Prolific and noted author Gordon (The Rest of Life; Spending) here presents a collection of essays loosely centered around the locations and people that influenced her maturation and shaped her as a writer. She begins with her harsh grandmother's old-fashioned house and then revisits the working-class homes of her babysitters and neighborhood friends in a suburb of New York City. She recalls spending time with her unhappy, dissatisfied parents and, as a young Catholic, engaging in church rituals and socializing with priests. She laments not being able to buy a house she once rented on Cape Cod and marvels at having ended up in an apartment on the Upper West Side. These pieces reveal the beginnings of the themes Gordon has developed throughout her writing career--introspection, discontentment, sacrifice, guilt, and bitter redemption. The collection evokes strong, nostalgic images, particularly for women whose formative years were the mid-forties and fifties. And although her insights are sometimes over-intellectualized and her prose overwrought, these memoirs are an important adjunct to her works. Recommended for all libraries.
---Carol Ann McAllister, Coll. of William & Mary Lib., Williamsburg, VA
Copyright 1999 Reed Business Information, Inc. --This text refers to an out of print or unavailable edition of this title.

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Customer Reviews

3.8 out of 5 stars
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Most Helpful Customer Reviews

16 of 16 people found the following review helpful By Cynthia Rucker on February 6, 2000
Format: Hardcover
The first essay, "Grandmother's house", made me shut the book and just gaze for minutes at a time. In reading about her childhood, she forced me to revisit my own "places" before I could come back to hers. Rereading her prose is so pleasurable; it 's like glancing twice at an attractive stranger on a street. The first and last essays seemed the most personal, the best "placement" for them. Everyone should reflect upon her life's places after savoring this book.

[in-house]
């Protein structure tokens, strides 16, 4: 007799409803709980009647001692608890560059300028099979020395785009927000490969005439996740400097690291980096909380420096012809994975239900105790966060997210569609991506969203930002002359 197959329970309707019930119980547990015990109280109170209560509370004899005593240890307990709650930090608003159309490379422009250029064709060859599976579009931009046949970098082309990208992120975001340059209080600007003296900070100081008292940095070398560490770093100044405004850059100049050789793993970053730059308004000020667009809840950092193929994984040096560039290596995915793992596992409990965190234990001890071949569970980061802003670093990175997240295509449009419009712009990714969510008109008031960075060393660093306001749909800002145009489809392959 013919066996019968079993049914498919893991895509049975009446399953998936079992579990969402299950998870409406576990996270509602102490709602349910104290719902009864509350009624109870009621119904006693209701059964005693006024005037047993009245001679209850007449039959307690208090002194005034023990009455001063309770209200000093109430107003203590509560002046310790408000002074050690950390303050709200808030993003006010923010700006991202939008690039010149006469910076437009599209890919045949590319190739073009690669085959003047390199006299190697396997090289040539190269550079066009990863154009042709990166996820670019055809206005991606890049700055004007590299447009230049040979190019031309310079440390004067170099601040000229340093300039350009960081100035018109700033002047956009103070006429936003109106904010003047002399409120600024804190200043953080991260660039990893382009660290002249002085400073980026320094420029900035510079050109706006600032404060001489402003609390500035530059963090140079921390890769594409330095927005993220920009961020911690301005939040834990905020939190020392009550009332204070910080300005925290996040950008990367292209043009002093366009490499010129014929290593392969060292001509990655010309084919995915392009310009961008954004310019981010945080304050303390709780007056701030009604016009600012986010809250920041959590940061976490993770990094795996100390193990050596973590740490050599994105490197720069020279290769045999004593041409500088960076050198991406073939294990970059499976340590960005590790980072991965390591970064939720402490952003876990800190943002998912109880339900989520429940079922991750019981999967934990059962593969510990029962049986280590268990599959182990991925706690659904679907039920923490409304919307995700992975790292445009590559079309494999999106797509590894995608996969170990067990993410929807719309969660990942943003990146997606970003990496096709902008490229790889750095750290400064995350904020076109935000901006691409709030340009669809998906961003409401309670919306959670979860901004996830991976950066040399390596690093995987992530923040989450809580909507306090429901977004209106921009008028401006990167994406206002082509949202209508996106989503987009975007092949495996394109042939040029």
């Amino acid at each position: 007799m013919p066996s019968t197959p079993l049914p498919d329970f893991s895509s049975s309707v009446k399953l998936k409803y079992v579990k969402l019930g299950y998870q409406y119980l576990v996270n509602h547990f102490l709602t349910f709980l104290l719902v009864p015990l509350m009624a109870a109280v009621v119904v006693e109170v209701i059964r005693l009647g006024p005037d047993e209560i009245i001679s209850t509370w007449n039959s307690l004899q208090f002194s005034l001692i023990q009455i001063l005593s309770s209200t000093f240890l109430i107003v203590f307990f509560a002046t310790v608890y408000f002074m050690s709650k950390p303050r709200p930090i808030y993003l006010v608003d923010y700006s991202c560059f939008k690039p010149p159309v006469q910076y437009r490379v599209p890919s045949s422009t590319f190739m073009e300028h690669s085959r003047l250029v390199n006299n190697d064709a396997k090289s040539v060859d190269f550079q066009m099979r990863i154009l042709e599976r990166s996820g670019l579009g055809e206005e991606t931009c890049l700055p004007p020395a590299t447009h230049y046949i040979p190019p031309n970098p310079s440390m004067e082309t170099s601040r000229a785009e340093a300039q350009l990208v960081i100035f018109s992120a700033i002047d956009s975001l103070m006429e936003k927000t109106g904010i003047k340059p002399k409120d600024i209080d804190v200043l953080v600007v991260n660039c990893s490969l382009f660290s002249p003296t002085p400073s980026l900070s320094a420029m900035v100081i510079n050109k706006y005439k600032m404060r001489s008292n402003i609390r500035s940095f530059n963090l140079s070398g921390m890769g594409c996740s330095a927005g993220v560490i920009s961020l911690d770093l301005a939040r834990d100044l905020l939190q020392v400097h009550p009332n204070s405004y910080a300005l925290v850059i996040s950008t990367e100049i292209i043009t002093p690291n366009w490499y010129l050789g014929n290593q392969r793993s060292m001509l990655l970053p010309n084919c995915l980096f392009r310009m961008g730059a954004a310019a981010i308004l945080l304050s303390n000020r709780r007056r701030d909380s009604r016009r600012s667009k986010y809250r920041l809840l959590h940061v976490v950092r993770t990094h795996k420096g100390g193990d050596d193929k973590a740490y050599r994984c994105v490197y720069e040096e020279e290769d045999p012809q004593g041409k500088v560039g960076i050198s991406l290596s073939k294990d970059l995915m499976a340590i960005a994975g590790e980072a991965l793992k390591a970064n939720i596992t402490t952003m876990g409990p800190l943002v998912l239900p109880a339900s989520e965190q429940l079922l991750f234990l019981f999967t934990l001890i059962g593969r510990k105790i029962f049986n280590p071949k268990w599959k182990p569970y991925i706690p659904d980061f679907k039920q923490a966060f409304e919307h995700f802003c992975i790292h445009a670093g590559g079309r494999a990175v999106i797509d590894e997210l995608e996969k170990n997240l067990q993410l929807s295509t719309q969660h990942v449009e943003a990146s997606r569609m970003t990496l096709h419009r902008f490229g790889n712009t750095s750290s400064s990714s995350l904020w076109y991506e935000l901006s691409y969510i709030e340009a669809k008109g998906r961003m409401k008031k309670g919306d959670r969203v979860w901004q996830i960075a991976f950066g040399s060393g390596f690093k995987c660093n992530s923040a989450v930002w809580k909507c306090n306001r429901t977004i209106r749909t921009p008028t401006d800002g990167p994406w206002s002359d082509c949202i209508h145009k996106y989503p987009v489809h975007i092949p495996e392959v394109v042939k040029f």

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11 of 13 people found the following review helpful By A Customer on January 28, 2000
Format: Hardcover
Seeing through places is enchanting. Full of the sharp insight and beautiful description I've come to expect from Mary Gordon. A pleasure to read.
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3 of 3 people found the following review helpful By A Customer on January 13, 2003
Format: Paperback
If you've ever longed to return to a place from your past, Mary Gordon gently explores why. With memories that are sometimes sad, she connects how place figures into who we love and how we make decisions later on in life. Her chapters are houses that serve as an eclectic garden tour, and which, in the end, make her whole. This is reason enough to read the book, but I love what she says place does for her as a writer. While on vacation last year, I sat in a carribean resort bar before it opened and began to write. The place was red-walled, with black and white accents, and no one would expect that suddenly, this place would be where the words I'd been struggling to put down poured out. And so, as I writer, I shared Gordon's thoughts about falling in love with a place that was not hers to own, but one she would remain connected to forever because it was a place "in which you have written happily and well."